Asian investors will warm to low-volatility investing, argues – and patently hopes – Robeco’s senior quantitative researcher Winfried Hallerbach.

The Rotterdam-based manager’s 18-strong quant team is on a mission to change traditional beliefs that high risk necessarily yields higher returns. Lower-risk stocks can provide alpha, too, insists Hallerbach.

The firm launched its first low-vol equities fund targeting institutional investors in Europe in 2006. Now Hallerbach and his colleagues are structuring more solutions based on factor investing.

A portfolio of low-volatility stocks lies at the heart of such a strategy from a top-down approach.

Hallerbach points to research on low-vol investing dating to the 1970s indicating the relationship between expected return of an asset and its risk, or beta, is not necessarily upward sloping as portrayed by the capital asset pricing model (CAPM) – the financial basics for pricing securities.

“The slope of the curve that shows where the risk premium of an asset lies is, in fact, flat or negative – revealing that you are not rewarded for taking on any more risks,” says Hallerbach. “CAPM is a theory that doesn’t hold.”

He highlights studies showing the downside risk-reduction of a low-volatility portfolio as measured against an index for emerging markets tends to be higher than the average 33% reduction that could be achieved in developed markets. This, he argues, can be achieved while maintaining full equity premium – so investors can raise equities exposure without adding portfolio risk.

The quant model he and his team have devised seeks to profit from systematic errors that investors make in their choice of investment, looking for a recurring pattern of “stylised facts” that they can draw about these mistakes based on behavioural analysis.

Hallerbach argues that low-volatility investing supersedes CAPM’s core principal due to “low volatility anomaly” – that as long as managers continue to manage a portfolio against a benchmark, they will continue to prefer high-risk stocks in the belief that low-risk stocks lead to tracking error.

The irony is, he notes, that the more they pick high-beta stocks, the higher they bid up the prices and, hence, their returns go down.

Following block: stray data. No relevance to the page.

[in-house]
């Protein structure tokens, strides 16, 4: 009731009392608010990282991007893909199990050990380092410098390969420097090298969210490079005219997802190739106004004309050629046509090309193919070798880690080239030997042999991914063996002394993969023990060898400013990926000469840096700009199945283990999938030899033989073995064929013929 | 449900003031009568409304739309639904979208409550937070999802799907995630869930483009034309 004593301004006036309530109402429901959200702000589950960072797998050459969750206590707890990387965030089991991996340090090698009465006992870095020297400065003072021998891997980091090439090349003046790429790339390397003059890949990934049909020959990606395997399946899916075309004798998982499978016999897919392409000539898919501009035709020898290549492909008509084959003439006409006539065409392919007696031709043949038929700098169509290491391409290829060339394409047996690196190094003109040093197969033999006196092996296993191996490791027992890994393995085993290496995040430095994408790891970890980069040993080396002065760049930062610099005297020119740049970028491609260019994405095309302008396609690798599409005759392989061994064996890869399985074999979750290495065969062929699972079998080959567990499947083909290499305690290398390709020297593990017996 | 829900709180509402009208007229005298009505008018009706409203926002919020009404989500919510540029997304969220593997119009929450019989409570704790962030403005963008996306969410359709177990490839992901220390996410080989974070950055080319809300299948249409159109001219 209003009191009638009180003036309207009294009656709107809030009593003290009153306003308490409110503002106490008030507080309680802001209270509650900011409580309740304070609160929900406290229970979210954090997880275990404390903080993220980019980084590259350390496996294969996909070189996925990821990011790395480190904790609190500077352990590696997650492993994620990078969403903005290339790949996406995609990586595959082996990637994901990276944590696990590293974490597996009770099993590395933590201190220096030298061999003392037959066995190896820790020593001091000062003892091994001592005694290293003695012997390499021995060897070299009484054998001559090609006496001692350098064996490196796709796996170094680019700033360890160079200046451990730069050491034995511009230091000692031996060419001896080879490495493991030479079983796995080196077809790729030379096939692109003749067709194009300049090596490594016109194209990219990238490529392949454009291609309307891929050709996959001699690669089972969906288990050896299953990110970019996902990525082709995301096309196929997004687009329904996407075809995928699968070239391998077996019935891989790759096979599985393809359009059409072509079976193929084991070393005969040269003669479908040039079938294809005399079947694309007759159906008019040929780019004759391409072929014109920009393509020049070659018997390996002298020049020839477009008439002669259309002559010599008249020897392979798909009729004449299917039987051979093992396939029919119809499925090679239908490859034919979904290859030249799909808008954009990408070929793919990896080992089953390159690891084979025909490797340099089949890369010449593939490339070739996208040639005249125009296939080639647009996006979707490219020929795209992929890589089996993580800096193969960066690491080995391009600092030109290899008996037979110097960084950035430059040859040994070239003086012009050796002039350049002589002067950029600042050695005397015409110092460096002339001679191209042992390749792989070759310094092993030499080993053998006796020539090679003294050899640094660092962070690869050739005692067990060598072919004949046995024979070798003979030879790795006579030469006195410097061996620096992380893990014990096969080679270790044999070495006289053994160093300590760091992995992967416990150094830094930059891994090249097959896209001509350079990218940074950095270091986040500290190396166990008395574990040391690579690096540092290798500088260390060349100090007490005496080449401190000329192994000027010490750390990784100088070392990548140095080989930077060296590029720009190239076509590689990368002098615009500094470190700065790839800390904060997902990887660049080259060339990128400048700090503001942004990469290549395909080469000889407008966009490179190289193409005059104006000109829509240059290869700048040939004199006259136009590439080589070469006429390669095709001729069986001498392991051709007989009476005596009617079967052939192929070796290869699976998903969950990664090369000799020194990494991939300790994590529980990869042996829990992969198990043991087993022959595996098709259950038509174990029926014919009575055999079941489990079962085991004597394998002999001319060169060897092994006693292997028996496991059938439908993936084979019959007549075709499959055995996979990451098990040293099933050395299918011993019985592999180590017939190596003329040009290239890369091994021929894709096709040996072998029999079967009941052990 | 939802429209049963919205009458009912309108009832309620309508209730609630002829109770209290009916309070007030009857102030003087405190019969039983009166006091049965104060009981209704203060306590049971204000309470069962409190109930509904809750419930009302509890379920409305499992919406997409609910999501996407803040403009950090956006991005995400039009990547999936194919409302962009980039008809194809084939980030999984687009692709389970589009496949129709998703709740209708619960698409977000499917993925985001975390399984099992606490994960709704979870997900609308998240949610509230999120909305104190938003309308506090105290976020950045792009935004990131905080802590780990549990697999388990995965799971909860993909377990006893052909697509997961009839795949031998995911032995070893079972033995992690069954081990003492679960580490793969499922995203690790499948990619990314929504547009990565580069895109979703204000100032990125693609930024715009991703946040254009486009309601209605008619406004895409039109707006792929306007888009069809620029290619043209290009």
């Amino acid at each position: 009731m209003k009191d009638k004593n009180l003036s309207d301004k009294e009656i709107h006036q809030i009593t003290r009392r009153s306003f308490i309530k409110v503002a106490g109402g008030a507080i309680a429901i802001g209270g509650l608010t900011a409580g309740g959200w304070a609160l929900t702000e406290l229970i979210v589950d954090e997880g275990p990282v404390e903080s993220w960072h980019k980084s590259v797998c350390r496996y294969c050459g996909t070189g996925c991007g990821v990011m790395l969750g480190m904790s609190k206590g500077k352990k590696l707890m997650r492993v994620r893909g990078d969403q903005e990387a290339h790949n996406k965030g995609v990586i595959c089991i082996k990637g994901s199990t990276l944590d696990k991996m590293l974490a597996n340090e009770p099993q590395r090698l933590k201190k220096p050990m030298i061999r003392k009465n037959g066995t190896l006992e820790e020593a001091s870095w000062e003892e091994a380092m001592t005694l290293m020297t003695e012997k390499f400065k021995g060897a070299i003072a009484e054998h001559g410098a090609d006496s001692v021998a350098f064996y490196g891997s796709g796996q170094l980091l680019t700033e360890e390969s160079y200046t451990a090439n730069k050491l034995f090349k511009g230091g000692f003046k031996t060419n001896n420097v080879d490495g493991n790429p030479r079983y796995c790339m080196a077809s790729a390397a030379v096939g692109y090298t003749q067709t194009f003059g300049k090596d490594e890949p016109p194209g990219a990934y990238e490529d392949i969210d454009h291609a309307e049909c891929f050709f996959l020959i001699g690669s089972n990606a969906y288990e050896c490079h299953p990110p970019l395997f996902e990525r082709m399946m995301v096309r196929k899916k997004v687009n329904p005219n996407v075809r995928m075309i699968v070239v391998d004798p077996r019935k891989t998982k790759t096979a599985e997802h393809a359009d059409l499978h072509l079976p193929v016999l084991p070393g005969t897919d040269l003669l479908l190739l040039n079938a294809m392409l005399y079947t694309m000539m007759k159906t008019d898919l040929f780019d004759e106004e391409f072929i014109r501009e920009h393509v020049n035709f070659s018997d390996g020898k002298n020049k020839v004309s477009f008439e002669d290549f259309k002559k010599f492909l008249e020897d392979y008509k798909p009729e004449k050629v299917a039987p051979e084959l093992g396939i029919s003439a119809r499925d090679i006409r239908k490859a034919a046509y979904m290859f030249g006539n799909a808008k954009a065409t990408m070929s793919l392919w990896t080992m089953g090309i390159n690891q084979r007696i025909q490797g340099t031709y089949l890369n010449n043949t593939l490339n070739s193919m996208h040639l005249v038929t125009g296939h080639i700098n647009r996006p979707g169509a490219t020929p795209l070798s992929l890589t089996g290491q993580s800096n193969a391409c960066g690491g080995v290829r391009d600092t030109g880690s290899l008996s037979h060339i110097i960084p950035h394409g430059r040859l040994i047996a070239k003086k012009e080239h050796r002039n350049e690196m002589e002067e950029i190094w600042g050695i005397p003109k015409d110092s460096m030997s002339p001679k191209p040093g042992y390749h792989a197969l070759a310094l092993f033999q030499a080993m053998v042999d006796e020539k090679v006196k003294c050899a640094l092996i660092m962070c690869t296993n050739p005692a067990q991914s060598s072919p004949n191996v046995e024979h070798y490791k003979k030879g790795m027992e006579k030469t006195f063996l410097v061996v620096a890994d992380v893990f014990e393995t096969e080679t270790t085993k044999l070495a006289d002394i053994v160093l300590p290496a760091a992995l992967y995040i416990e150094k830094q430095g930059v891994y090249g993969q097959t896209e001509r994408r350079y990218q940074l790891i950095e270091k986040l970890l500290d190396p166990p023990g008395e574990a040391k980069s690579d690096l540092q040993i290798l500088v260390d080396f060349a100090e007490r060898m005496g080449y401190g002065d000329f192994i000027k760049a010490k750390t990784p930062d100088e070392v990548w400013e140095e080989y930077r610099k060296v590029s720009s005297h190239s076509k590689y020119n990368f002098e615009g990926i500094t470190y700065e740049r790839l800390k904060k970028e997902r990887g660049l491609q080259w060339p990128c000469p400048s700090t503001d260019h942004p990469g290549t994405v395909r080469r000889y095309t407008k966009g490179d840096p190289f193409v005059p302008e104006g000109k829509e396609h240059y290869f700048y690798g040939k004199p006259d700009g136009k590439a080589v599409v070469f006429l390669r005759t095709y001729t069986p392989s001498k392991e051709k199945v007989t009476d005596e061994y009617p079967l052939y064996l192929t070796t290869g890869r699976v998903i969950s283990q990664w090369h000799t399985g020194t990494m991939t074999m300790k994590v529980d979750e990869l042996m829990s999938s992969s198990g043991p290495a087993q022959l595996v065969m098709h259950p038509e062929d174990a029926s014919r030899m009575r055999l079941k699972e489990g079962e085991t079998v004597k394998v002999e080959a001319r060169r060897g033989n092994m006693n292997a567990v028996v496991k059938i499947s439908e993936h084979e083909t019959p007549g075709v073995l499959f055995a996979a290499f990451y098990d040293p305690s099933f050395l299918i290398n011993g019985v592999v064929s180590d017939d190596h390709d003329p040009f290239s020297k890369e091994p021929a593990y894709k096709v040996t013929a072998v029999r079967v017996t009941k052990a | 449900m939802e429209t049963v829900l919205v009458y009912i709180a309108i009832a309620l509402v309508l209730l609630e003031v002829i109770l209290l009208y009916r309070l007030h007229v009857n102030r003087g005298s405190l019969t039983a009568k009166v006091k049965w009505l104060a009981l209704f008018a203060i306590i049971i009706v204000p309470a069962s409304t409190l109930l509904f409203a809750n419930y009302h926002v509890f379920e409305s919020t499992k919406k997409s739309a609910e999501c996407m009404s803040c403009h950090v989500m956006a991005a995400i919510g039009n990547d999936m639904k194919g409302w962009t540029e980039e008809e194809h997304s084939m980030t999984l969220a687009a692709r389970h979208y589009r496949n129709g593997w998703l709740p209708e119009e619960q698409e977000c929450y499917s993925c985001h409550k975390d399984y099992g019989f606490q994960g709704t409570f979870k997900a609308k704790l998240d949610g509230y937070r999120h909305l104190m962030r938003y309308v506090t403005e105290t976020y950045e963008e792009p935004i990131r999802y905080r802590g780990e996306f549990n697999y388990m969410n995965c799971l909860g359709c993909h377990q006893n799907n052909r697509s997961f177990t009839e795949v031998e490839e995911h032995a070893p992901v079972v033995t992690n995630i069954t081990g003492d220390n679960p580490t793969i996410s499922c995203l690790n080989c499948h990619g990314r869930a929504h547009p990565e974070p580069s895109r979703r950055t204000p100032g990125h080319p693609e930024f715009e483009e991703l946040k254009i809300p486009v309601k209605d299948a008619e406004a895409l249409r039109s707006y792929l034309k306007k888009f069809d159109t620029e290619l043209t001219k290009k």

“Besides harvesting market premium [the difference between expected market return and the risk-free rate of return], investors should recognise there are other factors, such as low volatility, that also deliver a premium to equities investing,” Hallerbach states.

Another pillar to factor investing is that it recognises the premium of value stocks (stocks that are cheap compared to their intrinsic value) over growth stocks. Hallerbach says investors make the mistake of extrapolating past growth as a reference for future growth potential, and often end up overpaying for growth opportunities.

Robeco’s quant team believes premium can be gained in developed markets by looking at the momentum of stock-price movement over a period of time, preferring those that have trended upwards.

Together, these three styles form Robeco’s factor-investing strategy, which as at September had €3.5 billion in AUM of the firm’s €13.5 billion in quantitative equities strategies globally.

Active in behavioural finance academia, Hallerbach had been an associate professor in Rotterdam for more than 20 years. He joined Robeco in 2008, working in quant research as well as taking responsibility for risk management of the firm’s overall portfolios.

Quantitative investing is a key facet of the €186 billion asset manager’s capability that it is showcasing to Asian investors.

But while managers such as State Street and Russell Investments have also diversified into factor-investing, whether Robeco’s approach will convince investors to revamp the way they diversify their portfolios remains to be seen.